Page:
Wednesday, May 25, 2011

The Art of the Squeeze Play

Casilla scoring on the suicide squeeze from Tolbert (Photo: AP)
The art of small ball is something truly to behold. In the past the Twins have been known for their success in the small ball department. One of the most exciting plays to watch in small ball department is a beautifully executed squeeze play. The Twins had one on Tuesday night and it was a beautiful thing to witness.

For those that do not know, a squeeze play can be defined as ( from Wikipedia):


In baseball, the squeeze play is a maneuver consisting of a sacrifice bunt with a runner on third base. The batter bunts the ball, expecting to be thrown out at first base, but providing the runner on third base an opportunity to score.

Last Night's Squeeze Play
The Twins had jumped out to a one-run lead early in the contest. In the third inning, Casilla lead off with a double that went off of the glove of the fielder near the wall in left centerfield. Span advanced Casilla to third with a ground out to the shortstop. The ball was hit behind the runner, Casilla, and he took off for third. The aggressive baserunning from Casilla helped to set-up the situation that would follow.

Over the course of this season, scoring runs has been difficult for the Twins at times. Tolbert stepped to the plate with only one out recorded in the inning. With the speedy Casilla occupying third, the squeeze play seemed like a very likely scenario. Casilla broke for home and Tolbert laid down a perfectly placed bunt. All Casilla had to do was trot past the catcher and add another run to the scoreboard.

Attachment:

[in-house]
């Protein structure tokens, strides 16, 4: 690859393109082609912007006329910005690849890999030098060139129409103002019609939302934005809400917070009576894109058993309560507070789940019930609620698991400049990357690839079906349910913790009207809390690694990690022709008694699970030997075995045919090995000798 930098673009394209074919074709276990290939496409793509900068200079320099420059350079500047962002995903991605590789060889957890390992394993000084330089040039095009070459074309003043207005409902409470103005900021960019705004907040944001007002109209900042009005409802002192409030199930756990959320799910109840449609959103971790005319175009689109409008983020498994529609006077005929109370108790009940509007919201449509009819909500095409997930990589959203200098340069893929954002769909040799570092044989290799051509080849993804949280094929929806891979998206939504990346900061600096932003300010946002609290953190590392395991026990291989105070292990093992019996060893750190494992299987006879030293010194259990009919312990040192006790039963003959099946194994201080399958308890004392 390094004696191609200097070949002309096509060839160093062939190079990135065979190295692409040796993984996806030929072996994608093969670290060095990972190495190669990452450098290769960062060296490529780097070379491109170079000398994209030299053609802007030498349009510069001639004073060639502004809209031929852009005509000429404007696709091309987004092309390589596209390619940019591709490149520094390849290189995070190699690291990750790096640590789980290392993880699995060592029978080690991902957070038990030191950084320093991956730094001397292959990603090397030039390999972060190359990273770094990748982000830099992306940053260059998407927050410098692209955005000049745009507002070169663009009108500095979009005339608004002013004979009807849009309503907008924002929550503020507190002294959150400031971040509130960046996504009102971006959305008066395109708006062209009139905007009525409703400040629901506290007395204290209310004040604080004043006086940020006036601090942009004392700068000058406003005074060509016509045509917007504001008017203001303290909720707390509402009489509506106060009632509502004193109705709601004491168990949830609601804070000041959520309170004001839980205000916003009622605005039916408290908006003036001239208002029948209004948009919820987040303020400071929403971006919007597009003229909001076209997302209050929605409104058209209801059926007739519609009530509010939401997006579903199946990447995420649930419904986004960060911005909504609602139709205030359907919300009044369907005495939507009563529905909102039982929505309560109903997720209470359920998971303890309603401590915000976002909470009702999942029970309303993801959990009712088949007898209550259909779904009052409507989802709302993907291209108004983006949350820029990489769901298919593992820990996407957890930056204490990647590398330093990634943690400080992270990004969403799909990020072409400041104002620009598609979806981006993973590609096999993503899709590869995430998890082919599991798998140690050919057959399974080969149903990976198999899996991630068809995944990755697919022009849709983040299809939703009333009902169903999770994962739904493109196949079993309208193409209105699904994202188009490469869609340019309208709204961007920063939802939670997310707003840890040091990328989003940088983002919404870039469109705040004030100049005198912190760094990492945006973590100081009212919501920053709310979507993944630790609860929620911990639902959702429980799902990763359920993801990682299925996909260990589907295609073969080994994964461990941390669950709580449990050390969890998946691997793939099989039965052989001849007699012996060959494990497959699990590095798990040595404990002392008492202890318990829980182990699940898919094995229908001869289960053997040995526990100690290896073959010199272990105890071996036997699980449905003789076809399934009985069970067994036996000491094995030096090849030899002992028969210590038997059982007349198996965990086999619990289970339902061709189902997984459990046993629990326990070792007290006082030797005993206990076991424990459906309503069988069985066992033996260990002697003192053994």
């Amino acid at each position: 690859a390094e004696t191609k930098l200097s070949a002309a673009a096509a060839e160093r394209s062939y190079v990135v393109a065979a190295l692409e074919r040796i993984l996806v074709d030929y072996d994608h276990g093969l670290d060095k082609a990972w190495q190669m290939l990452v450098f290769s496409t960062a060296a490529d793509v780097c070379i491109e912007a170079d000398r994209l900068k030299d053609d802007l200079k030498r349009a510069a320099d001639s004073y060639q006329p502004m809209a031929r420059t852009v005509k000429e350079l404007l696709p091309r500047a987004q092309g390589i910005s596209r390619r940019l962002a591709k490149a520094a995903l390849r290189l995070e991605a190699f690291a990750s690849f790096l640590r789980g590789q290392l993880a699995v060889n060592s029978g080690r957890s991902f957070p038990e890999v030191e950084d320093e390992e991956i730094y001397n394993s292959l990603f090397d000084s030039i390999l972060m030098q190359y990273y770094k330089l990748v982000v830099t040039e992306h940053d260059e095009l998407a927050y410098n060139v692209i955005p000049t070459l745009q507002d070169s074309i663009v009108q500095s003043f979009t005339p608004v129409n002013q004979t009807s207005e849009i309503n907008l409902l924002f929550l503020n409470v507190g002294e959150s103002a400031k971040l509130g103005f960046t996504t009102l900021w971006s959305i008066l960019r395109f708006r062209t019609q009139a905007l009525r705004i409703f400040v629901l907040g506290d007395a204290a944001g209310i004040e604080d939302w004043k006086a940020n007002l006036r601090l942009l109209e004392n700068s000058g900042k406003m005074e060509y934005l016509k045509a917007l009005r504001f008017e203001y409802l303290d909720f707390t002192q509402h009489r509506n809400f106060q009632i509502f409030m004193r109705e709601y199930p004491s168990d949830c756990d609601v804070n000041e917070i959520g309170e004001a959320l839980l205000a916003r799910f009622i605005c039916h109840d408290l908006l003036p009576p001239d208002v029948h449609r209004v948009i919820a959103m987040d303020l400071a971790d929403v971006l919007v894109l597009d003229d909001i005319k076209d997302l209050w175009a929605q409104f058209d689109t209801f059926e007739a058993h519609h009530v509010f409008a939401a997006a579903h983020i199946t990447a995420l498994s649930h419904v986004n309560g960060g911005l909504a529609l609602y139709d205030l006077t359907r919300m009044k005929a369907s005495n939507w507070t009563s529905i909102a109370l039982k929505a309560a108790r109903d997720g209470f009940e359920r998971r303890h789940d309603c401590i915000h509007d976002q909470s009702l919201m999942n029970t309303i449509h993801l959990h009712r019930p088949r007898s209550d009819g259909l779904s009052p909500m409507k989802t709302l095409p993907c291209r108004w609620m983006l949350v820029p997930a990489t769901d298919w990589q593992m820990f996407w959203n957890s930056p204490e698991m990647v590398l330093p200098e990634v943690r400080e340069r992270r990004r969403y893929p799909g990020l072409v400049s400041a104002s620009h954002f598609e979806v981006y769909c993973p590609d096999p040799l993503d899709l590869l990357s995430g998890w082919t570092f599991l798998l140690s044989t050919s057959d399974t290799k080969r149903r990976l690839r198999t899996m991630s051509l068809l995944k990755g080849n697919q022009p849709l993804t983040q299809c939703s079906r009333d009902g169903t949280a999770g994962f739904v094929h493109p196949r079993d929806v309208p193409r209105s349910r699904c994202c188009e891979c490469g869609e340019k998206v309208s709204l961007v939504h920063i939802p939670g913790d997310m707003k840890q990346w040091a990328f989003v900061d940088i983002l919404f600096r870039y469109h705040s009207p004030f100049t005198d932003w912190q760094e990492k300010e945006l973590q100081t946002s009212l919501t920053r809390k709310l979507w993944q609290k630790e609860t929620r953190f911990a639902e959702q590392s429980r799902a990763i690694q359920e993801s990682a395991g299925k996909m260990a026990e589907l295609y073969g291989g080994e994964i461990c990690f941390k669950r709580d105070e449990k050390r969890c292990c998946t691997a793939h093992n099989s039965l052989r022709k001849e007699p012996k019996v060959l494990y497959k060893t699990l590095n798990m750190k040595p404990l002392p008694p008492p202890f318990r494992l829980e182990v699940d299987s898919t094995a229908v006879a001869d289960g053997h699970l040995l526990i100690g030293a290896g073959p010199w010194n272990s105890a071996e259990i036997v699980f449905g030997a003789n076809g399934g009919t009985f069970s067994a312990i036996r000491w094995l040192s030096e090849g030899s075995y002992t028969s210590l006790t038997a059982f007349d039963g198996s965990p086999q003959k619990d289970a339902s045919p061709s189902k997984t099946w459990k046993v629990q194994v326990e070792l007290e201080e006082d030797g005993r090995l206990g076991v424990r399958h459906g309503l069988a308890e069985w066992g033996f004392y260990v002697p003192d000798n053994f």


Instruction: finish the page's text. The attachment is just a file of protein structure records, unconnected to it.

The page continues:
A Squeeze Play from Last Season
The last squeeze play that I saw in person took place at Target Field last season. The Atlanta Braves were in town the night of June 12 for an interleague series with the Twins. Interesting enough Blackburn also started that game for the Twins. This time he was on the wrong end of the squeeze play.

This squeeze play occurred at a much more crucial time in the game. The Twins and Braves were all square in the 9th inning of this rematch of the 1991 World Series. Cabrera started off the 9th with a fly out to Span in centerfield. The next batter Blanco was walked and this walk would be the run that haunted the Twins. Prado stepped to the plate and knocked a single to left. Blanco advanced to third on the hit. This lead to Mijares getting pulled from the game in favor of Guerrier.

Guerrier came in with runners on first and third with only one out, a tough situation for any pitcher. Brooks Conrad entered the batters box hoping to knock in the runner from third. The squeeze play was put on and not only did Conrad execute the bunt to perfection, he reached base safely. Atlanta would not do any more damage in the inning, but the life had been sucked out of Target Field.

As a fan of the Twins I was disappointed as I saw the play unfold in-front of my eyes. But as a fan of baseball, I appreciated the audacity it took Bobby Cox to call this play.

Overall, the squeeze play can be very exciting for players, coaches, and fans. The situation has to be right, but when the call is made, it is great to see the play develop. I felt Tolbert should have taken a curtain call for his excellent bunt. But maybe he can save that for another outstanding play later in the year.

It takes the right artist to execute the squeeze play. But when it works, it is a thing of beauty.

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